A woman in her 90’s who was a resident of the City of Dallas. She expired in an area hospital ED and had underlying high risk health conditions.

A woman in her 90’s who was a resident of the City of DeSoto. She expired in an area hospital ED and had underlying high risk health conditions.

The city of Sachse reported seven additional COVID-19 cases. The  293rd case is a 16-year-old girl in Dallas County, 294 is a 63-year-old man, 295 is a 76-year-old woman and 296 is a 62-year-old woman all in Collin County. The 297th is a 53-year-old woman, 298 is a 26-year-old man and 299 is a 42-year-old man all from Dallas County.

The provisional 7-day average daily new confirmed and probable cases (by date of test collection) for CDC week 38 was 296, an increase from the previous daily average of 258 for CDC week 37. The percentage of respiratory specimens testing positive for SARS-CoV-2 remains high, with 11.9% of symptomatic patients presenting to area hospitals testing positive in week 38.

A provisional total of 225 confirmed and probable COVID-19 cases were diagnosed in school-aged children (5 to 17 years) during CDC week 38 (week ending 9/19/2020), an increase from the previous week for this age group. The percentage of cases occurring in young adults aged 18 to 22 years has increased to 14% for the month of September.

Of the cases requiring hospitalization to date, more than two-thirds (66%) have been under 65 years of age, and over half reported having a chronic health condition. Diabetes has been an underlying high-risk health condition reported in about a third of all hospitalized patients with COVID-19.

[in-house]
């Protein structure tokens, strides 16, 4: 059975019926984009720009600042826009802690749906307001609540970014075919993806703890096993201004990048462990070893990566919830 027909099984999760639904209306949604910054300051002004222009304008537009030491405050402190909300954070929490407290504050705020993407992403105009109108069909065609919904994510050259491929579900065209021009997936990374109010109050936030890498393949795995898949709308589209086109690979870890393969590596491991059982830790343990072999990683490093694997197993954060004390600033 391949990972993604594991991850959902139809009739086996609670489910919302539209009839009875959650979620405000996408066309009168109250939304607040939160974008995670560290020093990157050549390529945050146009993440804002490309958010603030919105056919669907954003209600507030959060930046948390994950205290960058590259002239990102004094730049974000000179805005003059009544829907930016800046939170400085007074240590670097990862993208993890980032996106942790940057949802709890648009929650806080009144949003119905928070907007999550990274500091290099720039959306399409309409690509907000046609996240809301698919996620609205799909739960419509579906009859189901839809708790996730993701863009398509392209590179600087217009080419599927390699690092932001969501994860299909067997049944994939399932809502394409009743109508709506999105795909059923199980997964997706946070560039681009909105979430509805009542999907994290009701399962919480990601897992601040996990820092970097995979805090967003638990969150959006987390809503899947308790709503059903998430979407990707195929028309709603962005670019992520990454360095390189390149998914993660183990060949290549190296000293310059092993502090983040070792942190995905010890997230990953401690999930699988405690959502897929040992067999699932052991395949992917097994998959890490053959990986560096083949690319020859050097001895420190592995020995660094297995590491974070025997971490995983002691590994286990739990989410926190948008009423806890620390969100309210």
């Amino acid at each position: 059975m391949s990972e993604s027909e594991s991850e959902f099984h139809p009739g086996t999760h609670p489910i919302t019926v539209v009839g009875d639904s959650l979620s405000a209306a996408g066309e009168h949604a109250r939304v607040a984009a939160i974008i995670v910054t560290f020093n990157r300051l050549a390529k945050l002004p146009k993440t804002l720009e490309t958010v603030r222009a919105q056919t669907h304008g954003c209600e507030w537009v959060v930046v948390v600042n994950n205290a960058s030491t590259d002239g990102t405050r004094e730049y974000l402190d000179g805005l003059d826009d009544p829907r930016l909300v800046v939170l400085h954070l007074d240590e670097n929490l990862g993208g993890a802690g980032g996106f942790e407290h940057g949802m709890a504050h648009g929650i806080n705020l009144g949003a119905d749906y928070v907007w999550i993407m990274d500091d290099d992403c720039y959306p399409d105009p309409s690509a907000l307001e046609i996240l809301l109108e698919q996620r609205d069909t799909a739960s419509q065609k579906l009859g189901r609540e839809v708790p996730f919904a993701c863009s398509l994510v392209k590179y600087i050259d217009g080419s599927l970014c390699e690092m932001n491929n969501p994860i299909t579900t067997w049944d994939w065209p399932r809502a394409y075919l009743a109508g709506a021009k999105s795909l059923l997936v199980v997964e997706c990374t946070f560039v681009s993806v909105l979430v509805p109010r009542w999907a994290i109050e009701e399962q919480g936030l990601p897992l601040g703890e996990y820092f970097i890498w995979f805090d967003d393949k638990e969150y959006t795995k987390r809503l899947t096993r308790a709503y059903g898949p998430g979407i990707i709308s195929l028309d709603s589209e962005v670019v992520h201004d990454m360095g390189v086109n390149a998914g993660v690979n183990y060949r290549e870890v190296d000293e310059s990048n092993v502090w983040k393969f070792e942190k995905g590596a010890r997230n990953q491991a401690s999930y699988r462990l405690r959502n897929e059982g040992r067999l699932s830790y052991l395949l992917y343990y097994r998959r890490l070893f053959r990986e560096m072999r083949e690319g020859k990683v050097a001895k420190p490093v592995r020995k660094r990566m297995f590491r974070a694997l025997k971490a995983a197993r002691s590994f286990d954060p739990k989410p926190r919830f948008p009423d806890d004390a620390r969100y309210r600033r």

Local health experts use hospitalizations, ICU admissions, and ER visits as three of the key indicators in determining the COVID-19 Risk Level (color-coded risk) and corresponding guidelines for activities during our COVID-19 response. There were 308 COVID-19 patients in acute care in Dallas County for the period ending on Thursday, September 24. The number of emergency room visits for COVID-19 like symptoms in Dallas County was 350 for the 24-hour period ending on Thursday, September 24, which represents around 15 percent of all emergency department visits in the county according to information reported to the North Central Texas Trauma Regional Advisory Council. While these numbers represent a significant decline from record highs in July, the disruptive impact of COVID-19 on our populations and health care systems remains.